Sunday, February 10, 2008

Is mommy-in-law equal to mommy?

Among many south indian brahmin families - a new bride is expected to call her mother-in-law as "amma " (mom). According to the mothers-in-law, it sets the tone for a deeper relationship, but many educated daughters-in-law don't like calling anyone else other than their biological mother as "amma".

This is one of those rules and customs from the past, that made sense before, but not anymore. Just a few decades back, girls were married away at a very young age - like 8 or 12 years of age (Child marriages still happen in India, but many communities have come far along). As the young girl went into her in-law's household, even after puberty, she was still young, and it was probably comforting to look upon the mother-in-law as another mommy. Also, the culture was pretty much to follow what elders said, and expectations on individual freedoms were pretty low. This environment allowed her to accept someone else as an additional mom. Even a couple of decades back, though women married in their late teens or early twenties, many were still submissive due to the culture and upbringing, and this practice was still acceptable to most of them, though such comfort to look upon someone else as mom was not necessary.

Today. the girls are full grown adults in their early to late twenties or even thirties at the time of marriage, likely well educated, indpendent in their thinking, earning on their own, and don't need any comfort entering a household nor can be expected to be submissive. As such, an expectation to call someone else as mommy hardly makes sense - imposing such an expectation only hurts the relationship.

It should be left to individuals to agree upon how they'd like to call and be called. For mothers-in-law, the deeper relationship is established by setting expectations together - not imposing old practices that worked in the past. For daughters-in-law, it helps to remain flexible and find innovative ways to negotiate an acceptable term - perhaps "mom" in another language rather than "amma". Or call them "mummy" - they may not know what that means!

Divorce laws poles apart

I have always wondered why some of the laws are poles apart, on opposite ends of the planet. Below, are some differences in divorce laws between the US and India, to highlight the point (I am not a lawyer, and you should not take any of this as legal advice).

1) Sizing: One size doesn't fit all, so how do they divide the population? In the US, each state defines the divorce law, so that makes it 50 different possibilities. In India, it is based on religion, which is roughly 85% hindu, 10% muslim, 5% christian. Both make sense, since in the US, the culture is predominantly "American", and what matters is the states are either conservative or liberal to a certain degree. In India, the culture was distinctly based on religion when the founding fathers drafted the constitution, so they defined the family law based on the religion - else, they'd have tried to fit a square peg in a round hole.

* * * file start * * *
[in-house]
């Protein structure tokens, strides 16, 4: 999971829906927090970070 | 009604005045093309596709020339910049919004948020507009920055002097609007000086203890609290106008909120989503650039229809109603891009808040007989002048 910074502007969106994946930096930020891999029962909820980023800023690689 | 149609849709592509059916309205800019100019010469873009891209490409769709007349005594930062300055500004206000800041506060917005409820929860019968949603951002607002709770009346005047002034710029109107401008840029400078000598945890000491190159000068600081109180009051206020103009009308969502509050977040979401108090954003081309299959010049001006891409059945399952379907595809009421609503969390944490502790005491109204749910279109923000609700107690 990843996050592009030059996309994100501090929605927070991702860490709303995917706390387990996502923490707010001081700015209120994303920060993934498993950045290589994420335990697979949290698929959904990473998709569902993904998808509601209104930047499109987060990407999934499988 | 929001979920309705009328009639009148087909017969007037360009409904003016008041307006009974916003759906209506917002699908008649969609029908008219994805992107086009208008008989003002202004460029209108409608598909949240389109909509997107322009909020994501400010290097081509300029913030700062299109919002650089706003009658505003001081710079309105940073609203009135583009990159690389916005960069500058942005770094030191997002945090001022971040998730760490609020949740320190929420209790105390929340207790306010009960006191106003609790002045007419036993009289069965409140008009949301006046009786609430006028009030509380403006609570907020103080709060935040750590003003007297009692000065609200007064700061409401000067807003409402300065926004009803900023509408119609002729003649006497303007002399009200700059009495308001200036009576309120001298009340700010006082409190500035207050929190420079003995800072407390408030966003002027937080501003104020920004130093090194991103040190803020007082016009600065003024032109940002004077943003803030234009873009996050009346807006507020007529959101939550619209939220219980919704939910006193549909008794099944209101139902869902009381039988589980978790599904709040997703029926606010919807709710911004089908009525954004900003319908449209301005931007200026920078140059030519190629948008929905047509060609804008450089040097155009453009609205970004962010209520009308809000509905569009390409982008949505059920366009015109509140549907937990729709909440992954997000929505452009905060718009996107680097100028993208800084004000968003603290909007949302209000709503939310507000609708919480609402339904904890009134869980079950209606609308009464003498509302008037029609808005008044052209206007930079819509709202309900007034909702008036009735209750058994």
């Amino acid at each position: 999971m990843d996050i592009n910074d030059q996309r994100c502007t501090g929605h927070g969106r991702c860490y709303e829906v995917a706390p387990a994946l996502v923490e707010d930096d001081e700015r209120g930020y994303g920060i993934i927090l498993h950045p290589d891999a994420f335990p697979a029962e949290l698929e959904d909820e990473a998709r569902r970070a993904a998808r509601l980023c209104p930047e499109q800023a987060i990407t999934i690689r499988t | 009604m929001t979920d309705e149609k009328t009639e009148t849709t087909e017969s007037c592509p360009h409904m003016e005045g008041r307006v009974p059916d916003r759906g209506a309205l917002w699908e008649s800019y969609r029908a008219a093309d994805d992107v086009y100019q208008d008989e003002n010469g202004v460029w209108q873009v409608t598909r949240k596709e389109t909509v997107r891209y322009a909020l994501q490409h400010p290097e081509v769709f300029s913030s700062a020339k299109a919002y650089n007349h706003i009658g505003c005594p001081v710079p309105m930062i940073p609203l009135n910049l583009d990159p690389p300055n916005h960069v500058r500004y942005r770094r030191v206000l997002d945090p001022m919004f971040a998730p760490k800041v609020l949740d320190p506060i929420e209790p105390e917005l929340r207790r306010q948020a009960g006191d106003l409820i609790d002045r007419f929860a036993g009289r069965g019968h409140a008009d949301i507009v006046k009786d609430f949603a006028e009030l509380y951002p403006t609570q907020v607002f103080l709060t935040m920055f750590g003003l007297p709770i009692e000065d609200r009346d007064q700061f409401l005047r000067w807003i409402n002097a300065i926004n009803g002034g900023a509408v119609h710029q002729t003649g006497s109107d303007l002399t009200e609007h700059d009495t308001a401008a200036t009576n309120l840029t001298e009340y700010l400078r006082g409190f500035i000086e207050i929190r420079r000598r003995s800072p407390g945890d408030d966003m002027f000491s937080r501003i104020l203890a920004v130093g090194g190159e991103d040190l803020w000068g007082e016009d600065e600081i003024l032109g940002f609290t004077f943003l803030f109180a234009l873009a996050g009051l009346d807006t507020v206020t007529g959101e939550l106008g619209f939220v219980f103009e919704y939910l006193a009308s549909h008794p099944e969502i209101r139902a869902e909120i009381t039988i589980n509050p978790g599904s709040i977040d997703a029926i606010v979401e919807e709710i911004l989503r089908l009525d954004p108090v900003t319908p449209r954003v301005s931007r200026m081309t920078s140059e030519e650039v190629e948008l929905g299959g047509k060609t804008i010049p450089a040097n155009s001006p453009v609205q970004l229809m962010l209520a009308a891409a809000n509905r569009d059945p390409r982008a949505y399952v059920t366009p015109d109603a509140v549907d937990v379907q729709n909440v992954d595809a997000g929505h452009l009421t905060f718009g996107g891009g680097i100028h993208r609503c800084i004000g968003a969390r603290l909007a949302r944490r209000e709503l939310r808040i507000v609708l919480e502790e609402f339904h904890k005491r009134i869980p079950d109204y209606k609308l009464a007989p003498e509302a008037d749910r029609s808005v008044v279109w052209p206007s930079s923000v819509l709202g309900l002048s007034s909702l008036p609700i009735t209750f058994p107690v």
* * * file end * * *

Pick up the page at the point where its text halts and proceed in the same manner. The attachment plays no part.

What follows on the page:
2) Grounds: In the US, most states allow a "No Fault" divorce, meaning one spouse can file a peitition and get a divorce decree, usually after 6-12 month waiting period. California voters first approved no fault law in 1970, and other states followed suit over time (except New York). Prior to that, courts were going nuts trying to break their head on who's at fault. The idea was allow adults to make the choice, and even if one spouse doesn't want to cooperate, the marriage is broken.
In India, either the parties agree mutually, or some fault must be proven (desertion, cruelty, cheating etc.). Muslim husbands are however allowed "No Fault" divorce! This makes the justification not so easy. Why doesn't a muslim woman not get the benefit of "no-fault" divorce? Why christians have to prove two faults to get a divorce (courts recently ruled over this)? The law is based on religion, and thus hardly updated to suit current socio-economic environment. Courts get innovative, but lawmakers don't want to deal with a hot potato that involves religion, unless the voters feel strongly - that still seems a stretch.

3) Support: The non-earning spouse is an extra mouth to feed. However, the state doesn't want to pay, nor do the relatives around. Who is forced to pick up the tab? And for how long? In the US, the higher earning spouse pays "spousal support", an amount based on difference in income levels, taxes, child support etc, regardless of who's at fault, and regardless of gender. The time limit guideline is half the duration of the marriage (e.g., if the marriage lasted 6 years, payment for 3 years). The idea is to provide a leash to the lower earning spouse to be able to move on, while not penalizing the earning spouse life-long, even for even a short marriage. In India, the law is written gender specific - husband pays the wife, and time limit is open, until the wife remarries or is able to sustain on her own. Lately, the laws were changed to increase the alimony limit based on income formula as opposed to a fixed paltry amount, but the time limit was still left open. Also, in the case of muslims, the Wakf board provides some support to the woman for a limited time. Thus, it is lot more unpredictable, though courts try to settle by coming up with an acceptable lump sum settlement.